Our garden has always been too large for me to maintain on my own. When I was younger, I had the stamina and strength to mow the lawns and prune the trees. No more! It was a relief when we had a swimming pool installed for not only has it provided a welcome relief from the summer heat, but it cut down on the expanse of lawn to mow!
It was an even greater relief to sub-divide our plot, which lopped off the section of the garden which I had, through necessity, allowed to revert to an indigenous jungle. As it is, the bottom terrace of our garden has always been my ‘wild’ or ‘secret’ garden. This is where the Natal fig tree dominates and other trees have seeded themselves. Birds and other creatures remain undisturbed here.
Our double-storey house used to stick out like a sore thumb and now, thirty four years later, it is barely visible from the street. That is how I like it.
We are surrounded by Pompon trees (mostly self-seeded) that are bursting into bloom now.
There is also a beautiful Cape chestnut tree, dog plums, white stinkwood and enormous Erythrina trees. Clivias thrive in the semi-shaded areas.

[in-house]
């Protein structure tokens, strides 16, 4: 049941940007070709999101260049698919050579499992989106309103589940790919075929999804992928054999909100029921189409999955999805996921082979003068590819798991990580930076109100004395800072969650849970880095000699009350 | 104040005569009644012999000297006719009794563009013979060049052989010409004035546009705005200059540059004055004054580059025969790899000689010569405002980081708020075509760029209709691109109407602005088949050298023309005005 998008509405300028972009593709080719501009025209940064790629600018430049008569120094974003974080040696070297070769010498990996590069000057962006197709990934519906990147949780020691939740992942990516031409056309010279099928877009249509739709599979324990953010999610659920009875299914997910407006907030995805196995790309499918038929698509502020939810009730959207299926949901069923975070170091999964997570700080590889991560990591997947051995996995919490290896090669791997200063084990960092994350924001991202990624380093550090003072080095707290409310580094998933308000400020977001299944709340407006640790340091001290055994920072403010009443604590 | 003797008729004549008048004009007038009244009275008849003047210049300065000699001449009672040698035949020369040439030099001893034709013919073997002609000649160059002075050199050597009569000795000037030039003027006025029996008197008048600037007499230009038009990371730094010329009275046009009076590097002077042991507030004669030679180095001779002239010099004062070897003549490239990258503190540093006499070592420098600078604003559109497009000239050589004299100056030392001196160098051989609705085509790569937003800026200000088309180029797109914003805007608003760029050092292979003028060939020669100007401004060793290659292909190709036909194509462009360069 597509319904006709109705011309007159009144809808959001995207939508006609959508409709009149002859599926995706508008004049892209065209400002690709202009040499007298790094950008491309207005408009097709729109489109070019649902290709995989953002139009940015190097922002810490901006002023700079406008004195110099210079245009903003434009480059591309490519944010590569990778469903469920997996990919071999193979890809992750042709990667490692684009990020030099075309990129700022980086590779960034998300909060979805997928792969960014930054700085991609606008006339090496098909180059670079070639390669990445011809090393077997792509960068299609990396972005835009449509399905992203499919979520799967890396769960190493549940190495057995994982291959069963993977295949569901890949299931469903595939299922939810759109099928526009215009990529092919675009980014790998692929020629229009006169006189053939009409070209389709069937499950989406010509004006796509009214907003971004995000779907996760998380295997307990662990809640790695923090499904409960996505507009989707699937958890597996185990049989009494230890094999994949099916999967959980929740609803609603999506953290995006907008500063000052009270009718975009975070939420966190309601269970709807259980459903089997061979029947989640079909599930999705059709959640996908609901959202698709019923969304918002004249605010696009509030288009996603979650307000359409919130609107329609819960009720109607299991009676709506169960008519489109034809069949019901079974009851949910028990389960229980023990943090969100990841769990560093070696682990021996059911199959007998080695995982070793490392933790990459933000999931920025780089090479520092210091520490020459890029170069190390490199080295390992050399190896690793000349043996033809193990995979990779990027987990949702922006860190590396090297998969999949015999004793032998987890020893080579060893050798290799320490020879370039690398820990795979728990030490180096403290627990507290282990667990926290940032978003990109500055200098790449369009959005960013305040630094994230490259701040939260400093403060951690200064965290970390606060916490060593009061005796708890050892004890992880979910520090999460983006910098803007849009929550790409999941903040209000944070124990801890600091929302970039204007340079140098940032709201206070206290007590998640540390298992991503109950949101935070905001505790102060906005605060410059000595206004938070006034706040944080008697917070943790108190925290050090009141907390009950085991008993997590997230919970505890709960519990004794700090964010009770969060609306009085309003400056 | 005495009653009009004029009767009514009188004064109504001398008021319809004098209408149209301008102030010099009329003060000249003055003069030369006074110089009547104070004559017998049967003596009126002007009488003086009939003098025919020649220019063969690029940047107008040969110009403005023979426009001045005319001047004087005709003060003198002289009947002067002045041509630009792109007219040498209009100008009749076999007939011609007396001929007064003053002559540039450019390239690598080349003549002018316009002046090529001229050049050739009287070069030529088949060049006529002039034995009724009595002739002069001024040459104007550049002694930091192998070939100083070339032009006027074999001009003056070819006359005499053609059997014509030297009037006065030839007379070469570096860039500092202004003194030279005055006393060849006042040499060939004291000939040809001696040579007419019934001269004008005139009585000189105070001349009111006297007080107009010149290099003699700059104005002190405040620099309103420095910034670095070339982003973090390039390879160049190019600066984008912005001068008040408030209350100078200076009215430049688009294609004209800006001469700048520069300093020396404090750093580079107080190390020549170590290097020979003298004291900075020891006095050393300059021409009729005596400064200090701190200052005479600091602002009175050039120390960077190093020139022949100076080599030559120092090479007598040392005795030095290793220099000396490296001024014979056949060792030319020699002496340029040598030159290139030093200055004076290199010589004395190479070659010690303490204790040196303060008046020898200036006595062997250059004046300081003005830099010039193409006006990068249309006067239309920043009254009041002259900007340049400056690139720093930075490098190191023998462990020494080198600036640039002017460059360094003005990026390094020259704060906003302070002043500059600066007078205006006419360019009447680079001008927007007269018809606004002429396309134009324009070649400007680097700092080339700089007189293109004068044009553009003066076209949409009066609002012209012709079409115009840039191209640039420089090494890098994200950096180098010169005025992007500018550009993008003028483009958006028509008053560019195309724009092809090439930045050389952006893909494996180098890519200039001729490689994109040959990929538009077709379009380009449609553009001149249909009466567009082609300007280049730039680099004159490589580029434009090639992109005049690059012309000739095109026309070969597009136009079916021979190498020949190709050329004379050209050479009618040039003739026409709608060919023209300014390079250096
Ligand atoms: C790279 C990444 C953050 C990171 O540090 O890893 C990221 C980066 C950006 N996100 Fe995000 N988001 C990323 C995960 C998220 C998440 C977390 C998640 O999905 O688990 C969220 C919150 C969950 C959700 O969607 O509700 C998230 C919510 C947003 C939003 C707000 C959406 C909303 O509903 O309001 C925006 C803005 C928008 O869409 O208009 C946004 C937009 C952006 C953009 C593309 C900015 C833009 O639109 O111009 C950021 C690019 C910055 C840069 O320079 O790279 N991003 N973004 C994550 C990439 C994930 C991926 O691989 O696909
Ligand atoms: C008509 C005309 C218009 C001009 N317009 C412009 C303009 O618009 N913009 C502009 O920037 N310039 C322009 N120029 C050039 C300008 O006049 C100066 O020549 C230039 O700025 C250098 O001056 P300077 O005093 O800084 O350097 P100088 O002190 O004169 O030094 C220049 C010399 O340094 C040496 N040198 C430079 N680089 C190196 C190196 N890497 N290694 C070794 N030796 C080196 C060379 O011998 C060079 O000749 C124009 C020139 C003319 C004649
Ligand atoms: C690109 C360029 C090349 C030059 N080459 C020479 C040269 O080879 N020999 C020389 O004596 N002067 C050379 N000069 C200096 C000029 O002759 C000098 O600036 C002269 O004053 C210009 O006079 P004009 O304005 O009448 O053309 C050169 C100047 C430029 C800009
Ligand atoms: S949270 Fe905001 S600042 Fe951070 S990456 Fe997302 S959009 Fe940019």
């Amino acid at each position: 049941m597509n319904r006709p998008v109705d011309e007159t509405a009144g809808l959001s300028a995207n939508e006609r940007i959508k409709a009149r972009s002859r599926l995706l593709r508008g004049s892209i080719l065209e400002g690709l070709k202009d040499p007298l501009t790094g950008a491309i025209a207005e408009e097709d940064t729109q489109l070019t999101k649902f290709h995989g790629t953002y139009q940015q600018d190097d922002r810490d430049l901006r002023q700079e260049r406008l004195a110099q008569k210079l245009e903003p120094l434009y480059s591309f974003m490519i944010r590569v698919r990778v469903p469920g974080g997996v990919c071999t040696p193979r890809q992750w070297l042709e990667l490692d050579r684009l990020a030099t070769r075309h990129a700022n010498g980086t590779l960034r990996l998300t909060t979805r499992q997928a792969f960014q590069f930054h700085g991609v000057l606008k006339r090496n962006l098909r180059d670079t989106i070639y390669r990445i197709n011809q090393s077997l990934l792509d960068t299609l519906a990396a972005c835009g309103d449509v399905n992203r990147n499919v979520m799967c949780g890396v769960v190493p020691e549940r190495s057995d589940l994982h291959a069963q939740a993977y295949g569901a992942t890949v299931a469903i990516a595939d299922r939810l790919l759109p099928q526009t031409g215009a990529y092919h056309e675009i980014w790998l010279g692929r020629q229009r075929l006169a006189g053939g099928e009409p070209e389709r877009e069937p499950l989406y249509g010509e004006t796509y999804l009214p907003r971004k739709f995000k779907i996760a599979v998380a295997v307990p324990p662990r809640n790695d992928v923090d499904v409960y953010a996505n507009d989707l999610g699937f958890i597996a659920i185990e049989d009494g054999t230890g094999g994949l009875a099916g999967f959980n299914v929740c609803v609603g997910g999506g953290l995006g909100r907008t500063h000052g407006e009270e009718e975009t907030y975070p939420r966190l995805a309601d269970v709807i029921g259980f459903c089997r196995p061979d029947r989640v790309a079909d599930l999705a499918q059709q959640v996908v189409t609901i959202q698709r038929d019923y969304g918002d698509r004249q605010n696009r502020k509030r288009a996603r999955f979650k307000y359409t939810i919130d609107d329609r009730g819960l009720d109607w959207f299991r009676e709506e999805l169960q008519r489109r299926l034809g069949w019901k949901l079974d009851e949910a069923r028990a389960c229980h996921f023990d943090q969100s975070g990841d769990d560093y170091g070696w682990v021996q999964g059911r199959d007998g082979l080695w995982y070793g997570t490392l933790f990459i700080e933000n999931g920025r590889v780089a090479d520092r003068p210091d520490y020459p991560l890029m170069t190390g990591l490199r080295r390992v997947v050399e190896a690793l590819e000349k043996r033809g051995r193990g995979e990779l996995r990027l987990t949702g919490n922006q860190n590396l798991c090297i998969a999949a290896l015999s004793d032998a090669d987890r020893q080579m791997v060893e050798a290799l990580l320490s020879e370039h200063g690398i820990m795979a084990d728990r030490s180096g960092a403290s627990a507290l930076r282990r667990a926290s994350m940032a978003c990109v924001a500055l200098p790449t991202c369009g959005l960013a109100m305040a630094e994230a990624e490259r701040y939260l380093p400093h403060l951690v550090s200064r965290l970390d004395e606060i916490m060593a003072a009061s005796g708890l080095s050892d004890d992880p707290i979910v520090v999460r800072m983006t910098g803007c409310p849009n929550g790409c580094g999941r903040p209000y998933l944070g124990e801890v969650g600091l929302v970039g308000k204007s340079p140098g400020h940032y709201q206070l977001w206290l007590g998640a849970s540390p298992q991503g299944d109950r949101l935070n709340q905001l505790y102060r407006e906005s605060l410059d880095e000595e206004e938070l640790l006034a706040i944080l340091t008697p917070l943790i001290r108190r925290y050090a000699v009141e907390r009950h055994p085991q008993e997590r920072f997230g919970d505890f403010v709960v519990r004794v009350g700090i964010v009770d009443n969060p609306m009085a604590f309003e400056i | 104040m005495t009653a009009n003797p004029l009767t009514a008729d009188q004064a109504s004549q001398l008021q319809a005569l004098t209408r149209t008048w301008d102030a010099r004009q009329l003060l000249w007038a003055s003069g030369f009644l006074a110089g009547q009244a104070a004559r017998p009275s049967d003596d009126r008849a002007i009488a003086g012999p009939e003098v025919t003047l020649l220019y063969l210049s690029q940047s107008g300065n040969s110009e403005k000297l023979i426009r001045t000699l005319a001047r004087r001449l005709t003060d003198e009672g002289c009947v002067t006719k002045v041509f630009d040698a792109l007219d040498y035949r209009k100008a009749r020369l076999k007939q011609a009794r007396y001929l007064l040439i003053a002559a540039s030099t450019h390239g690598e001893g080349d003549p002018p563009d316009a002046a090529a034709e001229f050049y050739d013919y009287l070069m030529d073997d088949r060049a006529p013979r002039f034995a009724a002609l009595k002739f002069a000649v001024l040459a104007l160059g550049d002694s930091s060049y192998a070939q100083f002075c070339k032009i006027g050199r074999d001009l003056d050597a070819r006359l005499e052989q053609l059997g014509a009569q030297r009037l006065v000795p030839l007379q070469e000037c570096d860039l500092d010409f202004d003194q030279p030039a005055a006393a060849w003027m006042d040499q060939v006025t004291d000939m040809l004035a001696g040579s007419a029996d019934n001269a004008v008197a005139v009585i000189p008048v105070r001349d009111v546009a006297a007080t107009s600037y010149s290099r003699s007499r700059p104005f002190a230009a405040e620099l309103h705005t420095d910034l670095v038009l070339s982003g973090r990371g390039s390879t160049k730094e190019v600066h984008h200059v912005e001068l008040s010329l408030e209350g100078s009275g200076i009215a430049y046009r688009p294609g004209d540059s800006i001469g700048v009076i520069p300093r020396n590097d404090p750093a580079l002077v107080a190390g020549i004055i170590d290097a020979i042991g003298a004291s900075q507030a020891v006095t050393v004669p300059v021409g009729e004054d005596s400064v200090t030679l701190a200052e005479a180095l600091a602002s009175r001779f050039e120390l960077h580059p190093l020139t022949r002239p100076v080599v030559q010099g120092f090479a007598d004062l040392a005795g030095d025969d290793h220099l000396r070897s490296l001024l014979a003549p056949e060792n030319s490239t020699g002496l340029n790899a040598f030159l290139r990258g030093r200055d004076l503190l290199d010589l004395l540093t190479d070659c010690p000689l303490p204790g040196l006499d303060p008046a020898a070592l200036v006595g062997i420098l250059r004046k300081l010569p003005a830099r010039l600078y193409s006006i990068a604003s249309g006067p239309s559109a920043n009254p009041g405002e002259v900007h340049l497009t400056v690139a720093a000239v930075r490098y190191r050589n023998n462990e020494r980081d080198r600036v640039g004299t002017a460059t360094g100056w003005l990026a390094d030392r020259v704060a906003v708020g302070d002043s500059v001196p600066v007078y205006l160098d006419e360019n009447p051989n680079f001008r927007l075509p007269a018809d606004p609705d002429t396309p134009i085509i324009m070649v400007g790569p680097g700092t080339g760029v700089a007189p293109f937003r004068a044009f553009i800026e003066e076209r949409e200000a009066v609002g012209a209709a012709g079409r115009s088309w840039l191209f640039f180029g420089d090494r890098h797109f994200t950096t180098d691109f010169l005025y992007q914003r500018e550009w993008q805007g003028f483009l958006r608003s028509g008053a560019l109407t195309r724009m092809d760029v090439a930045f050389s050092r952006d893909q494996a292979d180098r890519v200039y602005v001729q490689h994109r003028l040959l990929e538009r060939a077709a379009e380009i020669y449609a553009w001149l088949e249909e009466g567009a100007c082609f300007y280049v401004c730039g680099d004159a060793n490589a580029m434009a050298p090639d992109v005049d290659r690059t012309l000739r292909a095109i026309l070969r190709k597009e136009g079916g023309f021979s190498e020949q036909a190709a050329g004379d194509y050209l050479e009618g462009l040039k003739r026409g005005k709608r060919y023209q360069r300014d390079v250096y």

Aloes enjoy the sunny spots.
I used to lavish attention and water on a variety of flowering shrubs and bushes … alas, the ongoing drought put an end to that. We all need ‘frivolous’ splashes of colour though and so I hacked into the encroaching jungle to clear a small space where I could plant seeds and seedlings with varying degrees of success. The rest are grown in pots.
In the back garden the old lemon tree is barely surviving the drought.
My garden has become less ‘landscaped’ as I have grown older and our water supply has become less reliable. I don’t mind though: during the worst of the drought the lawns turned into dust-bowls and even the leaves on the evergreen trees shrivelled and dropped to the ground. Our garden looked skeletal. Indigenous trees bounce back after even a little rain. Look at it now: we are surrounded by greenery, enjoy a wide variety of birds, lizards, geckos, butterflies and beetles.
Our garden remains a happy place to be.